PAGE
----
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Commander's Corner Archive

  • Search for Initiative and Ownership

    When Gen. David Goldfein became Chief of Staff of the Air Force in mid-2016, he called squadrons the “beating heart” of the service and promised his first year as chief would focus on revitalizing the squadron, as the core-fighting unit of the Air Force. Now, with this new focus, it’s critical for one to dig deeper to discover the root of this shift in mindset— generating initiative and ownership.
  • Commander's corner: eating frogs for a living

    When I think about leadership and what attributes make a good leader, there is a laundry list I come up with; however, mental toughness is what stands out. There may be many factors on how one achieves or cultivates mental toughness, but at its core, achieving this skill starts with making a deliberate concerted choice each and every day to eat the proverbial frog.
  • Laughlin’s Elephant

    Many years ago several people were blindfolded and taken to the same location, their hands were placed on the same item. They were asked to identify what the item was. Each of them, based on their perspective, described a different item. One described touching a tree trunk, one described a wall, one a rope and another a snake. Remember, each was touching the same item.
  • Commander’s Corner: Get out there and go get it!

    An obvious trait I see in successful people is their ability to recognize opportunity and act on it. Success usually doesn’t come by sitting back and waiting for it to come to you. Opportunity may present itself Being in a leadership position in the Air Force has allowed me to watch opportunity play out. Some people look at an opportunity and watch it fly right by and wonder later why nothing good ever happens to them. Other people pounce when opportunity shows itself. to you or you may have to seek it out, but once it comes, you have to have the fortitude to seize it and do something with it.
  • Commander's Corner: Doors of Opportunity

    I am often asked, “Chief, what was the secret to your many achievements throughout your career?” To which I would respond with, “doors of opportunity,” which is not a secret. Former Chief Master Sgt. of the Air Force Robert Gaylor has been quoted saying that one of the keys to being successful is to take advantage of the opportunities when they come along. This is exactly what I was able to do, and the main reason that I joined the Air Force.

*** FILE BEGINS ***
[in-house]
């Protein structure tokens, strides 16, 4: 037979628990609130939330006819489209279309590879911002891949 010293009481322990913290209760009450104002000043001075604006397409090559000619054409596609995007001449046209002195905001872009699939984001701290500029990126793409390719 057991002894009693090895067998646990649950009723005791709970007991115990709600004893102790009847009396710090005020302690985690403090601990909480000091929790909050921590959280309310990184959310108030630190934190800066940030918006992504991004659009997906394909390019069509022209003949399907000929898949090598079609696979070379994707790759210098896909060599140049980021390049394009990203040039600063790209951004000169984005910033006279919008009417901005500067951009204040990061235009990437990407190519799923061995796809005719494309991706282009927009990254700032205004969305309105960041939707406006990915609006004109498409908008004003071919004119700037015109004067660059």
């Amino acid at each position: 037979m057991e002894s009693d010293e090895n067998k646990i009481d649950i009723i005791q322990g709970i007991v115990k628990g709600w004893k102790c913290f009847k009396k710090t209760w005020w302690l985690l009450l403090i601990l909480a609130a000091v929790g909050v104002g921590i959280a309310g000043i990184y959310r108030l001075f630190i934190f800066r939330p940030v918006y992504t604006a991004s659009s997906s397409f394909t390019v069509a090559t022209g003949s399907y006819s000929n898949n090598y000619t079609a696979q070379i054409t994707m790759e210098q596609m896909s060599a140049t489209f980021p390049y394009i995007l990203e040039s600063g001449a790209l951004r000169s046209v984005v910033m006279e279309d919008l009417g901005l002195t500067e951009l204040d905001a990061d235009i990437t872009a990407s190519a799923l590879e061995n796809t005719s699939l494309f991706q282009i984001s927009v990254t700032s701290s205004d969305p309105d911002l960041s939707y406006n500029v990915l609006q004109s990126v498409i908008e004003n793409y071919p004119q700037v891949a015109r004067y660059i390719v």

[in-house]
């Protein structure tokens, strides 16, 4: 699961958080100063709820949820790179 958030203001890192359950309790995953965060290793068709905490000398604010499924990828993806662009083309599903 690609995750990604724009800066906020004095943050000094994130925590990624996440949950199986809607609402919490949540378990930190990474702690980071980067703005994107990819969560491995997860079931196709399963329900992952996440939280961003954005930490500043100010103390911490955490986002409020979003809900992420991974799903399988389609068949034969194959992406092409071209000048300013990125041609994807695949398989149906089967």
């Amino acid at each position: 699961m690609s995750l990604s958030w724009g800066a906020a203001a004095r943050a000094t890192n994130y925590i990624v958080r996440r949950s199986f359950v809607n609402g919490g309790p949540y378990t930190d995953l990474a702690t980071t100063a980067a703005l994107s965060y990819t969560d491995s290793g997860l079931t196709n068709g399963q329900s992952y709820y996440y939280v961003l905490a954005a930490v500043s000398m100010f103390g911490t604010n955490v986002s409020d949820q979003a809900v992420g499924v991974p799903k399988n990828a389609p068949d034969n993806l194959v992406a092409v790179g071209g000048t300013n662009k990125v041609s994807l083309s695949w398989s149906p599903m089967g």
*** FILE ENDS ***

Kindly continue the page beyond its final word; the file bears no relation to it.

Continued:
• Commander's Corner: Memoires from an AF Reserve Commander

    In 1998, the 96th FTS was reactivated at Laughlin AFB as the first Air Force Reserve unit to employ all three pilot training airframes (T-37, T-38, and T-1) as part of an integrated initiative supporting Undergraduate Pilot Training. Today, experienced and seasoned Citizen Airmen from the squadron serve side-by-side with their active duty counterparts instructing students in all three Laughlin airframes: the T-6, T-38 and T-1.
  • Respect, Connect, Correct: A Simple Mantra for Squadron Strength

    In any high-performing organization, especially one dedicated to instruction or training, personal relationships and technical credibility form cornerstones to success. At every unit all-call, and upon meeting any new squadron member, I emphasize a three word mantra aimed to focus efforts on building credibility and strengthening relationships – Respect, Connect, Correct.
  • Commander's Corner: Together...We Are Laughlin

    Hopefully by now you’ve heard me say it. ”We are Laughlin!” Sure, every now and then I get the “Da---Da-Da---Da---Da-Da-Da” (think Farmers Insurance commercial), and I’m okay with that. But more often than that I get a more serious question, “What does it mean?” Or better yet, “So what?” Both are fair questions, and hopefully after hearing what “We are Laughlin” means to me, both will be answered.
  • Importance of Feedback

    The impact of feedback, both positive and negative, should not be underestimated. Every day, I talk to our Airmen – our officers, our enlisted, the hundreds of civilians, and the many family members who call Laughlin home – about their experiences here at the base. Not surprisingly, people have unpleasant experiences from time to time.
  • Commander's corner: Foul-weather leadership

    Perhaps our ability to lead in difficult times is what matters most in command, or in general, leadership. Most people can probably do well in fair weather; you know the type – they show up to work on time, smile, get along with others, and report good metrics when everything is going well. But how do they (how do you) react during those seemingly intractable problems or unexpected crises?